Hook's Drug Stores were Indiana fixtures throughout most of the 20th century. Founder John A. Hook opened his first Indianapolis store in 1900 in a now-demolished building at 1101 S. East Street in what is now the Fountain Square neighborhood. Strides made in medicine in the early 1900s promoted the new scientific approach to health and medicine and encouraged the establishment of new pharmacies throughout the city. The eight Hook's Drug Stores in 1914 became fifty stores by the 1950s. In the 1990s, the Hook's Drug Store name was retired after takeovers and consolidations; many of its original locations survive as CVS stores. The legacy of Hook's Drug Stores continues with this museum.
Drug Store Museum, 1966 Through the Present
Hook's Drug Store Museum began as a three-month exhibition for the 1966 Indiana State Fair. Huge attendance at that fair created strong interest in a permanent installation. The museum re-creates the look and ambiance of an Indiana drugstore around the turn of the 20th century, with its mixture of antiques from the late 1800s and early 1900s: a soda fountain, cabinets, fixtures, furniture, and artifacts. It is also still a limited-scale functioning drugstore, selling some over-the-counter remedies and old-style candies and merchandise during its regular operations during the annual state fair and at various other times throughout the year.
The Building's Original Purpose for Better Babies Contests, 1927-1932
The museum is housed in a bungalow-style house originally constructed on the fairgrounds. This building was selected, in part, because its original footprint (the rooms that now contain the soda fountain and the store) is about the same size as John Hook's original drugstore. This building, constructed in 1927 with a $5,000 special state government appropriation, housed the heavily-attended Better Babies Contests, during which physicians and psychologists weighed, measured, and tested mental abilities of infant contestants with the goal of identifying Indiana's most perfect babies.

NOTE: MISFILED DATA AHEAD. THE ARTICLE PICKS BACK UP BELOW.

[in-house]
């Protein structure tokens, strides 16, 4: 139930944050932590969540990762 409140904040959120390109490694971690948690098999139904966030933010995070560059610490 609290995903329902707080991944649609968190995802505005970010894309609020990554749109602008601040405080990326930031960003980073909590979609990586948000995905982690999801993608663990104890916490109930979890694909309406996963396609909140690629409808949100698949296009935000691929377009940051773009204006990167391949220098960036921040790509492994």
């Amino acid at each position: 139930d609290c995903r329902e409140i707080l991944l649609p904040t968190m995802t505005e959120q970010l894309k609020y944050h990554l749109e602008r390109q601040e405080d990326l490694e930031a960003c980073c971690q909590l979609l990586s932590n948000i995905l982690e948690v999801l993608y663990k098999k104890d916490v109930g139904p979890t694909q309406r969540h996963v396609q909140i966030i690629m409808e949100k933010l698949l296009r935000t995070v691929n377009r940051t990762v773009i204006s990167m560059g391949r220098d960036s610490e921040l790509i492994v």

Held annually during state fairs from 1920 to 1932, Better Babies Contests initially were a part of efforts to reduce infant mortality by providing information and exhibits about infant health. However, these contests were also influenced by the worldwide eugenics social movement of the late 1800s to the mid-1930s. Eugenics was promoted by many scientists at that time as a cure to “defects” in health and social behavior. The policies of eugenics were tied to both white supremacy and the holocaust. In the United States, the eugenics movement focused on efforts to “improve” the white population by fostering marriages of "fit" men and women so that they could undertake the "healthful rearing of their children." Proponents of this movement also sought to prevent conception of babies by "the unfit": criminals, "the insane," epileptics, individuals with physical disabilities, and "the feebleminded" (people with intellectual disabilities).
Better Babies Contest ratings were initially based on child development milestones but, in an effort to standardize ratings, organizers created scorecards mimicking those for judging livestock. Governor Samuel M. Ralston declared at a 1915 awards ceremony, "I've been to cattle shows and stock shows . . . I want Indiana to pay as much attention to the blood of the children it raises as the farmer pays to the blood of the future pigs." After the last Better Babies Contest in 1932, the Indiana State Fair used this building for a variety of purposes until remodeling and repurposing it in 1966 as the Hook's Drug Store Museum.